You will say to me then, “Why does he still find fault? For who can resist his will?” But who are you, O man, to answer back to God? Will what is molded say to its molder, “Why have you made me like this?” Has the potter no right over the clay, to make out of the same lump one vessel for honorable use and another for dishonorable use? What if God, desiring to show his wrath and to make known his power, has endured with much patience vessels of wrath prepared for destruction, in order to make known the riches of his glory for vessels of mercy, which he has prepared beforehand for glory–even us whom he has called, not from the Jews only but also from the Gentiles?
Romans 9:19-24 ESV
This is such an emotionally charged text that I have been putting off delving into it for some time. Paul answers the questioning from skeptics of this sort of understanding of salvation with heavy-handed criticism. The exact opposite way I’ve been taught is pastorally acceptable. “Who are you, piece of clay, to tell the potter how to do things?”
He then offers up a potential reason God would have things this way; why he would create some people for mercy and some people for destruction. “What if God, desiring to show his wrath and to make known his power, has endured with much patience vessels of wrath prepared for destruction, in order to make known the riches of his glory for vessels of mercy, which he has prepared beforehand for glory–even us whom he has called, not from the Jews only but also from the Gentiles?”
I have to keep this short, and it won’t do the passage justice. But here’s what was revealed to me this morning.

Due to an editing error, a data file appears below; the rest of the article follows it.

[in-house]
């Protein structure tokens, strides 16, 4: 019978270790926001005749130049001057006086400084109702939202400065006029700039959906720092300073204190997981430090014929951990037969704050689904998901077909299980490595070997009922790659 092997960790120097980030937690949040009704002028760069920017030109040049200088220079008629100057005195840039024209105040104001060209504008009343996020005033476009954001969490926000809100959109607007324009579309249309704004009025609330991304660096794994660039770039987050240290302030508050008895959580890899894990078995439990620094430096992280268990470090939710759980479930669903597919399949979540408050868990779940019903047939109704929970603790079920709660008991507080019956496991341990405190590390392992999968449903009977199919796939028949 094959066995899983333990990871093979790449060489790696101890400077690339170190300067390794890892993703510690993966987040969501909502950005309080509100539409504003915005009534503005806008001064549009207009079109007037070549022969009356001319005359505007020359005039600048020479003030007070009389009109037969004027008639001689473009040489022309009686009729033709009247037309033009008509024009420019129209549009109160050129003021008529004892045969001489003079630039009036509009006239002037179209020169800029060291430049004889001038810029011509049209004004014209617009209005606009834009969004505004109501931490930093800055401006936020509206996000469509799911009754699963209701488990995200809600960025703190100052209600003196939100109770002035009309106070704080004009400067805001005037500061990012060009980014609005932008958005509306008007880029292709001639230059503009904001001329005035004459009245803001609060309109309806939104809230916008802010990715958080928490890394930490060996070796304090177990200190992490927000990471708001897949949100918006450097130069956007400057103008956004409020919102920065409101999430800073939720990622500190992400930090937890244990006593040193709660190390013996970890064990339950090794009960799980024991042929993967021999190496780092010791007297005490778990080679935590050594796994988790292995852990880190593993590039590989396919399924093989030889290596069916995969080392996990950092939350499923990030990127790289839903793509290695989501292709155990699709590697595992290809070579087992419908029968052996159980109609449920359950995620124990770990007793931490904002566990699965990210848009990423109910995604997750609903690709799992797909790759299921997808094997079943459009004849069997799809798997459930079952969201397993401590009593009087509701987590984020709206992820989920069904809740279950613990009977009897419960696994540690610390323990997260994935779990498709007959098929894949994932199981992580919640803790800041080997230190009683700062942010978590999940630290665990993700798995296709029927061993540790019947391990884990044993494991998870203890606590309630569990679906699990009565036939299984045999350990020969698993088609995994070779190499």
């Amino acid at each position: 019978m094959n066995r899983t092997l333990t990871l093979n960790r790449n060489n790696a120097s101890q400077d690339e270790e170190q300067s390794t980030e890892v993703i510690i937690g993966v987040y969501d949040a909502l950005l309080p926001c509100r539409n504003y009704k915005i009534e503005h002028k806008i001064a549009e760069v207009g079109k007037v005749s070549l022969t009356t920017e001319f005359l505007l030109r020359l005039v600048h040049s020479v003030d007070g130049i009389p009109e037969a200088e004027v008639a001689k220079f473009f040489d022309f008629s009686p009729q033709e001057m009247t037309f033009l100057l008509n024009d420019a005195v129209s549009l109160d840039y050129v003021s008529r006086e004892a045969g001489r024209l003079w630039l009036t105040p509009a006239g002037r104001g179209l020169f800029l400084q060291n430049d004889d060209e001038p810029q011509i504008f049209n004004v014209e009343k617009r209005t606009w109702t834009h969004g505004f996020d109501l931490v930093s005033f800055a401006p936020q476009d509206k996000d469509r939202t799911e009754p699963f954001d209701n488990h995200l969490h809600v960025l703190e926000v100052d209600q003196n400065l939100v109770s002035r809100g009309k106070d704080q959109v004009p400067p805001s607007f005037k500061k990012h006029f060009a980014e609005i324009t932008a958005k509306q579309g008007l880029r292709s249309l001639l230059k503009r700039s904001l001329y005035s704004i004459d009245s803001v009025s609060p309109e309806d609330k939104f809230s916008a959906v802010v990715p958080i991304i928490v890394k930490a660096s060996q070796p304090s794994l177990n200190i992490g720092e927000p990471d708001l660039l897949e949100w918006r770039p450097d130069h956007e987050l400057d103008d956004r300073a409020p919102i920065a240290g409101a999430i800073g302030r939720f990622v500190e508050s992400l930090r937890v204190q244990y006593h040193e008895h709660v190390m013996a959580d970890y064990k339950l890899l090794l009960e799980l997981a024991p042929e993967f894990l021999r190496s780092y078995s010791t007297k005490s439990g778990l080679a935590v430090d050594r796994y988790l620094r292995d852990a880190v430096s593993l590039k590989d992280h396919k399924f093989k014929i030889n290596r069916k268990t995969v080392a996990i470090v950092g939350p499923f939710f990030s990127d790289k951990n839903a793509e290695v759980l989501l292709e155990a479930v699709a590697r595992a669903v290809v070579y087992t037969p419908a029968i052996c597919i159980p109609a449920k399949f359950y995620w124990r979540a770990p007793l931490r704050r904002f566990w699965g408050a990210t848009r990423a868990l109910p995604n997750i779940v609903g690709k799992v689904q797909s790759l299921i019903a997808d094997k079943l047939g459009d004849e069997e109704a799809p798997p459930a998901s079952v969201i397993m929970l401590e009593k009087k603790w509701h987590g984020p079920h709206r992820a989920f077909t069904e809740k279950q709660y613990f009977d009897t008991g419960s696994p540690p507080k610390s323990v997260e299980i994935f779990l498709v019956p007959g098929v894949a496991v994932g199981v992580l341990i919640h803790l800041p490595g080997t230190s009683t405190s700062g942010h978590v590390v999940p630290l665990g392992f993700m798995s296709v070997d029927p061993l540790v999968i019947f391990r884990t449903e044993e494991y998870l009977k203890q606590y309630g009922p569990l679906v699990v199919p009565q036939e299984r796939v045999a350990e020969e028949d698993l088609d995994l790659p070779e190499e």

Paul starts with some right assumptions:
A, no one is worthy of saving. He didn’t say “vessels of good” and “vessels of evil” or “clean vessels” and “dirty vessels”. He said “vessels of wrath” and “vessels of mercy”, neither of which deserve mercy, as is the nature of mercy.
B, God desires to reveal all of his character to the vessels of mercy. Not just his mercy.
So what if God, in an effort to reveal his wrath and power, patiently endured not only the vessels of mercy, but also the vessels of wrath prepared for destruction, in order to show the riches of his glory to the vessels of mercy prepared for glory?
God is showing us much of his character, even fault in our own character, through how he deals with those vessels destined for destruction. He endures their enmity and wrath against him for so long, and so patiently, that it puts us to shame when I think I’m doing a great job of showing patience and grace to them. God will always have more love and grace for the lost than I will.
When I am wronged, I immediately want to get even. I don’t want a moment to go by without vengeance, retribution, or a leveling of the scales. And no one has ever wronged me near to the extent I’ve wronged God, to the point of taking his Son’s life. And yet his patience still continues through the ages.
God, I don’t have categories for the mercy you have for me. Even the mercy you show toward people who are not on a path to repentance, and therefore mercy.
I’ve tried not to think of the fact that there are people walking around who are predestined for wrath, because I thought, “Surely there’s no glory of God to be beheld there.” This passage has corrected me. Beholding your mercy for everyone on this earth convicts my heart that my mercy is nothing like yours. I have such a long way to go before I can love people at enmity with me the way that you have through the ages. I’m in awe of your mercy this morning, beheld through the way you forbear lost people.
This post is part of my Weekly REAP series. I’m posting these from my personal journal to share what God is teaching me, and to give some practical examples of the REAP method. I didn’t write any of these with publishing in mind, so forgive me if they don’t always wax eloquent. Here is some more information on the REAP study method.